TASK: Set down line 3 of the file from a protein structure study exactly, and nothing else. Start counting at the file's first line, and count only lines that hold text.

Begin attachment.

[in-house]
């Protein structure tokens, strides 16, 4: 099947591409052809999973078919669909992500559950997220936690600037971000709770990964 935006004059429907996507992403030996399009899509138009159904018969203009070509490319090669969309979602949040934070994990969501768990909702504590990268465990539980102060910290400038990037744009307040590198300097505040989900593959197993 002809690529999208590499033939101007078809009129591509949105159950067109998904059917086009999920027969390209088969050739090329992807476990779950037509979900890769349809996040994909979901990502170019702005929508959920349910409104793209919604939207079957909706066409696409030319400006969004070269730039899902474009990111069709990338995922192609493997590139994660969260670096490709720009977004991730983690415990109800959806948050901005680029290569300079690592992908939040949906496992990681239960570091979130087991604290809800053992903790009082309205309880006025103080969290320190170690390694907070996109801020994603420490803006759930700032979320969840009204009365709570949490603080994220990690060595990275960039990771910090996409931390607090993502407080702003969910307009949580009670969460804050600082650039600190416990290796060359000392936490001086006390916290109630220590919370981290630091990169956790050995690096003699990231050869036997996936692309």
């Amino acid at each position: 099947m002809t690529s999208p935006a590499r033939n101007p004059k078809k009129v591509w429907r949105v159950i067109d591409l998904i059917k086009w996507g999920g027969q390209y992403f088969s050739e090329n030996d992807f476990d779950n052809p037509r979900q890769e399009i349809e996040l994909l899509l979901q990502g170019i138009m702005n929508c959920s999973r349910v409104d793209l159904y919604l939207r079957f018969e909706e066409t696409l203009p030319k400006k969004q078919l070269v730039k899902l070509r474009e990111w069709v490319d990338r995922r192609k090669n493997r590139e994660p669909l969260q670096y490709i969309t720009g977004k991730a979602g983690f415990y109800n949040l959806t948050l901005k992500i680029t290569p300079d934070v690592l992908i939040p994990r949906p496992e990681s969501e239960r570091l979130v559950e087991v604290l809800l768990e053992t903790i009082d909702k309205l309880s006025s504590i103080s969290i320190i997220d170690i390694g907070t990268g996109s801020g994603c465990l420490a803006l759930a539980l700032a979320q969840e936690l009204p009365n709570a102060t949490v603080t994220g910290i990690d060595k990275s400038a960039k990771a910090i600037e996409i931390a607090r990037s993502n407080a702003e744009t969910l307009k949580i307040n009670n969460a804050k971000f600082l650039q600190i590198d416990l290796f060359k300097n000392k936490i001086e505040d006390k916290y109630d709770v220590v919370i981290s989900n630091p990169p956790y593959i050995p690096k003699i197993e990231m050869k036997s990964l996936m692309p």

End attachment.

């Amino acid at each position: 099947m002809t690529s999208p935006a590499r033939n101007p004059k078809k009129v591509w429907r949105v159950i067109d591409l998904i059917k086009w996507g999920g027969q390209y992403f088969s050739e090329n030996d992807f476990d779950n052809p037509r979900q890769e399009i349809e996040l994909l899509l979901q990502g170019i138009m702005n929508c959920s999973r349910v409104d793209l159904y919604l939207r079957f018969e909706e066409t696409l203009p030319k400006k969004q078919l070269v730039k899902l070509r474009e990111w069709v490319d990338r995922r192609k090669n493997r590139e994660p669909l969260q670096y490709i969309t720009g977004k991730a979602g983690f415990y109800n949040l959806t948050l901005k992500i680029t290569p300079d934070v690592l992908i939040p994990r949906p496992e990681s969501e239960r570091l979130v559950e087991v604290l809800l768990e053992t903790i009082d909702k309205l309880s006025s504590i103080s969290i320190i997220d170690i390694g907070t990268g996109s801020g994603c465990l420490a803006l759930a539980l700032a979320q969840e936690l009204p009365n709570a102060t949490v603080t994220g910290i990690d060595k990275s400038a960039k990771a910090i600037e996409i931390a607090r990037s993502n407080a702003e744009t969910l307009k949580i307040n009670n969460a804050k971000f600082l650039q600190i590198d416990l290796f060359k300097n000392k936490i001086e505040d006390k916290y109630d709770v220590v919370i981290s989900n630091p990169p956790y593959i050995p690096k003699i197993e990231m050869k036997s990964l996936m692309p």